Coinciding nicely with the NHS 70th Birthday celebrations and the parallel discussions of ‘where next and how to do it better’ for the NHS, last week saw the publication of our evidence review on models of integrating care. We also presented a poster, sharing our evidence-informed principles of integrated care at the Health Services Research UK conference.
Our review explores the evidence in relation to the Multispecialty Community Provider (MCP) model, which is focused on primary care and community-based services. We worked with the School of Health and Related Research [link], University of Sheffield, recognised internationally for their expertise in evidence review.
What we did
Our goal was to provide actionable insights for people involved in integrating services. For this reason, we used a method called realist synthesis. This approach extends the usual question of “what works” to “what works, for whom, in what respects, to what extent, in what contexts, and how?”
The MCP model was piloted in 14 ‘vanguard’ areas – these models shared some common features but also developed local innovations. We worked with our Project Advisory Group to decide what aspects to focus on and agreed to explore three key features in depth:
- Access to integrated services closer to home, through the shift of services from hospital to community settings and the redesign of primary care
- Closer working between professionals and services with the public and local communities
- New forms of contracting and paying for services to enable population healthcare
In our report, we also signpost evidence for other aspects of integrated working, including: integrated pathways; multidisciplinary teams; staff engagement and development; learning for improvement; and data sharing.
What we found
It will come across as no surprise to those working within integrated care systems that they are complex! We were influenced by current thinking on “complex adaptive systems”, a concept often applied to healthcare systems. This concept is useful as it recognises how the various people, organisations and services are inter-connected and how these links can influence behaviours in ways which makes it impossible to completely predict the impact of new services, roles and ways of working.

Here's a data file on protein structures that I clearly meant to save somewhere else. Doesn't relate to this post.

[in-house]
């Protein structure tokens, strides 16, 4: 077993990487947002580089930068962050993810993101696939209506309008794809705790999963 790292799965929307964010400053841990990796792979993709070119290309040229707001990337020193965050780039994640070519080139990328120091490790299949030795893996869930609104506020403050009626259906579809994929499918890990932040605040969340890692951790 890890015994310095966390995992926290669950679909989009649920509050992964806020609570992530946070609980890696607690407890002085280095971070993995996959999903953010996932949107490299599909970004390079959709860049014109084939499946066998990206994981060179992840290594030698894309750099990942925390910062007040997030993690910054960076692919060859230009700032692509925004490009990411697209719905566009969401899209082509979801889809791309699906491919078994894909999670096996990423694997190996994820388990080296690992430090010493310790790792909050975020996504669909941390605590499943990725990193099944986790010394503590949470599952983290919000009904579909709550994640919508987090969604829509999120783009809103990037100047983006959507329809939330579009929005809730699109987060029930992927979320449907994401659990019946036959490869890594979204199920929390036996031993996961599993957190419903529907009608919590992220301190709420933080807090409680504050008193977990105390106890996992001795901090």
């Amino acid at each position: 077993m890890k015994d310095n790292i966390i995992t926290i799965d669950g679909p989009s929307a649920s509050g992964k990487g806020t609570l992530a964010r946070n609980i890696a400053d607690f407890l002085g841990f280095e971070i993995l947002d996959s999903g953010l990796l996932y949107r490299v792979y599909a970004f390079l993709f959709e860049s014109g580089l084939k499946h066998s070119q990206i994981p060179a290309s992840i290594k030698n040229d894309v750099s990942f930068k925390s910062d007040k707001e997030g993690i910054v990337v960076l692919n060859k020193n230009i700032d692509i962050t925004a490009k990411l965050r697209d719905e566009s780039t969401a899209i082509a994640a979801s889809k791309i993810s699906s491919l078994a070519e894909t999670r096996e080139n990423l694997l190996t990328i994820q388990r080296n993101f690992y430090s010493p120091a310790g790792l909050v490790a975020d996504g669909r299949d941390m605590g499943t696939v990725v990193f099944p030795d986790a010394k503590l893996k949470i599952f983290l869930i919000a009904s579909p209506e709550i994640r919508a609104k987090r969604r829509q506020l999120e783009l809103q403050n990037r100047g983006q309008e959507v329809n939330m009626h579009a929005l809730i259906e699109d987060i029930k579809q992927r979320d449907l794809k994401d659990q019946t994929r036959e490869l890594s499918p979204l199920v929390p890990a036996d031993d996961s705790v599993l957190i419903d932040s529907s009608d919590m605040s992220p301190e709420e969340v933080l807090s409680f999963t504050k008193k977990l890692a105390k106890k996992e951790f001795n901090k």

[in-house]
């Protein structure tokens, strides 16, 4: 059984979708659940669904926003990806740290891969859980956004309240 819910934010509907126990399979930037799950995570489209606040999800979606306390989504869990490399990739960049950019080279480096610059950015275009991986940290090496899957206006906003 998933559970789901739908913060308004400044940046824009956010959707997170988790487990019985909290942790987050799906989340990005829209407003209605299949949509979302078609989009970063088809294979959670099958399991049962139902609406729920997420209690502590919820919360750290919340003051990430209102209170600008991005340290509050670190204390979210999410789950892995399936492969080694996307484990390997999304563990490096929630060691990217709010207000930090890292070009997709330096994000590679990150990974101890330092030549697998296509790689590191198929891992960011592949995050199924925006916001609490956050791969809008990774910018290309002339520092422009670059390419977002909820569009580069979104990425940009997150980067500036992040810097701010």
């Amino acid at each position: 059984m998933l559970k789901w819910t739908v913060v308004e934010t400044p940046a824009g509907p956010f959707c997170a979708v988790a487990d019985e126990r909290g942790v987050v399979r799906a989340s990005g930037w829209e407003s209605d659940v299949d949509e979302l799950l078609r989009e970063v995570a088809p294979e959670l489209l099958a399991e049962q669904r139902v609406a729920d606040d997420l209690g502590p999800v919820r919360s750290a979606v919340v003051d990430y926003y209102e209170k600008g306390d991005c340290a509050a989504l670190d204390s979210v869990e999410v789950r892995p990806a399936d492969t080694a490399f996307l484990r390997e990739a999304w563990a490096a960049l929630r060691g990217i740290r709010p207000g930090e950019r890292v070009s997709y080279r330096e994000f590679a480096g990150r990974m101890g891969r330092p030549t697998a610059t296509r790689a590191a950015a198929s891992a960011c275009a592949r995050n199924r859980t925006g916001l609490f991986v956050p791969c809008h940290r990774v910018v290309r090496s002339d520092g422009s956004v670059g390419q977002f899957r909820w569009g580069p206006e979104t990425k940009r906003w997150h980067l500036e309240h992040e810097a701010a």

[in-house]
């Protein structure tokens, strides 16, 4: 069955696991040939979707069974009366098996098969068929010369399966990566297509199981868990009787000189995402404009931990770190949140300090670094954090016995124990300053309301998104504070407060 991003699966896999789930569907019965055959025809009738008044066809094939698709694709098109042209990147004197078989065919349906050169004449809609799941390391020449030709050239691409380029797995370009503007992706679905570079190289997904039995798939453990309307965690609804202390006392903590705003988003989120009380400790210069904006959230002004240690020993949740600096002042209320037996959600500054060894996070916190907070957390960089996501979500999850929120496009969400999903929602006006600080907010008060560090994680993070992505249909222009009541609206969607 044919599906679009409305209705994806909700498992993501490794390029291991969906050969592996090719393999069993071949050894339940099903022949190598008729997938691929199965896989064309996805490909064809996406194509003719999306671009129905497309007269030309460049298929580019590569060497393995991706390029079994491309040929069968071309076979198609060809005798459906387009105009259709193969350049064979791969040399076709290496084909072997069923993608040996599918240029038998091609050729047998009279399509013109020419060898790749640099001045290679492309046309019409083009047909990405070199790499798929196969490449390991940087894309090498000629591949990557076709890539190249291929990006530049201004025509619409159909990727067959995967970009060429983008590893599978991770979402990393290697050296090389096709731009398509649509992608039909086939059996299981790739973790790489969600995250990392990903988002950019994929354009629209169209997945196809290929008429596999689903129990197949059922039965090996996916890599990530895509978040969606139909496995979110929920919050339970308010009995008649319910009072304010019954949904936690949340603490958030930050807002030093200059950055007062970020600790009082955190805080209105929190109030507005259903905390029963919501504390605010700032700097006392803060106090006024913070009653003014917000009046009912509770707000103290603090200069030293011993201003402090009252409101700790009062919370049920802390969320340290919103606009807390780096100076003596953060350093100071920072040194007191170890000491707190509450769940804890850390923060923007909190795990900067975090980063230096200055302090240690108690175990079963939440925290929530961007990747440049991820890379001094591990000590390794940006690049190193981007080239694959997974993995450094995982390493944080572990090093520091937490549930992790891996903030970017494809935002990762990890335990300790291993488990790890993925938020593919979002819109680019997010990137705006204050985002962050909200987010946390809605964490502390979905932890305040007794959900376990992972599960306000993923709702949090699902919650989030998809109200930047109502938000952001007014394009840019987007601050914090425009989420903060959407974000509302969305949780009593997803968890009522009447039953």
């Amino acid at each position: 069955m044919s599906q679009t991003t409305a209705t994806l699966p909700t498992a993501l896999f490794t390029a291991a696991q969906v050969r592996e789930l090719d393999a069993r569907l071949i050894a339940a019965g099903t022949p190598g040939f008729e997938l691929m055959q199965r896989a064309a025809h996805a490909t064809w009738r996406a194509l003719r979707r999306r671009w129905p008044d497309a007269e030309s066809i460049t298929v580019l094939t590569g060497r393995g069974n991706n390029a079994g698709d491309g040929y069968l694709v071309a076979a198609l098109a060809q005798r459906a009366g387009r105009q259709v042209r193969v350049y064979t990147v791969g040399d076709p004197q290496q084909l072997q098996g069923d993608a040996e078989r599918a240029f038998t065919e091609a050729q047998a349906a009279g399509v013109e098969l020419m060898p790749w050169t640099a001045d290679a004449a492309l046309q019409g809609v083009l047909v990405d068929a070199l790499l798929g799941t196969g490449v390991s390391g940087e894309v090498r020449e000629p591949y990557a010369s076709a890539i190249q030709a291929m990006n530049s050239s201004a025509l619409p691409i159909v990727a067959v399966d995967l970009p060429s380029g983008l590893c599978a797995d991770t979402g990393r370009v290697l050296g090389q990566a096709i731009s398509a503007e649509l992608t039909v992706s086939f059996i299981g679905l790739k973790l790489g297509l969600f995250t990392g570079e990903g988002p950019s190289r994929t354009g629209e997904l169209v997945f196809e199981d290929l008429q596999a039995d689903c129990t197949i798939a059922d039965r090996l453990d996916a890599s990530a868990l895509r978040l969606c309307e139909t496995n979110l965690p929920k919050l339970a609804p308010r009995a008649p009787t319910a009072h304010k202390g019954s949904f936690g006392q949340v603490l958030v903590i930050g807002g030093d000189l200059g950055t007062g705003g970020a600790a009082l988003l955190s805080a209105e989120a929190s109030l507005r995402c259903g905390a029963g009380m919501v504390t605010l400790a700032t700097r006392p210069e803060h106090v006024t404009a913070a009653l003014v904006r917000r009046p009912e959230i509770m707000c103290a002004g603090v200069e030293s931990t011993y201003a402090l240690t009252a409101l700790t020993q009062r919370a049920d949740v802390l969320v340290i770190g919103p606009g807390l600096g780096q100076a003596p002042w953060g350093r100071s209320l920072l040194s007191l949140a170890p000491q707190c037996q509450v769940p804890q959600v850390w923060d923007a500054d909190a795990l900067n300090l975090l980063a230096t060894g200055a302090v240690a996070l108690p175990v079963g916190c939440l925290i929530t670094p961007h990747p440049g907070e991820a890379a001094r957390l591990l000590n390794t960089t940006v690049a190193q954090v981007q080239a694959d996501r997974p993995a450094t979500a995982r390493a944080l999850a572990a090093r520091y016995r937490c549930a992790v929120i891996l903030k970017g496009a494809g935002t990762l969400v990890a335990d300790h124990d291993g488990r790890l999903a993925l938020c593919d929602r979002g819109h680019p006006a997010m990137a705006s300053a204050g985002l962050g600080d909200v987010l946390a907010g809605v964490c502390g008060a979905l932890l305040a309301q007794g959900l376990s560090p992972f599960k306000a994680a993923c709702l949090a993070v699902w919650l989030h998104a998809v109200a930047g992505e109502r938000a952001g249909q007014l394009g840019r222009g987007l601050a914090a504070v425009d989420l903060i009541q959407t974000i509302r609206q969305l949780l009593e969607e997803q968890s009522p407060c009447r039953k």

Using this complexity lens, we found relationships to be a common theme. This highlights the role of interpersonal dynamics between professionals, services, organisations and sectors - whilst this may seem obvious in relation to people-focused activities (like workforce planning or community engagement) we found good relationships are also important for structural change (such as contracting). For example, new contracts can be more effective if based on meaningful outcomes for all those involved, through engagement with clinicians and patients and alignment with personal, professional and organisational values.
Underpinning integrated working, a critical factor seems to be the time and space for shared engagement, reflection, discussion and deliberation – during the design of the model, throughout implementation and to inform continuous improvement. This can encourage cultural change, creating an environment where people feel empowered to improve and innovate. However, this takes time - the evidence we found suggests a timescale of at least five years.
We’re using the review findings to inform our ongoing work and have found the findings to be transferable to population health-based models of care in general. We’ve consolidated findings into eight principles which can be used to guide design and delivery of any integrated system.
We’re currently developing a short briefing to summarise these principles and key messages from our review, to provide a guide for anyone involved in integrated working across services and sectors. If you’re interested in finding out more, please get in touch
We’re also working with colleagues from the other four studies on new care models funded by the NIHR, to share our collective findings. We’ve already co-presented two workshops, one aimed at researchers and one aimed at patient and public representatives. Over the summer, we’ll be developing an information pack.
We’d like to take this opportunity to thank the following people for their help and support during our work:
- attendees of the focus group held in May 2017 for their valuable contributions
- members of our Project Advisory Group for their engagement
- colleagues from the New Care Models and Operational Research teams, NHS England for sharing opportunities to align our work
- Sharon Townsend, Deborah Mabbley and Lorna Crofts for providing administrative support
- Louise Rowan and Katrina Wilcox for their work on communications and engagement
- Peter Spilsbury and Fraser Battye for their helpful steer
- All our colleagues at The Strategy Unit for their practical support and advice.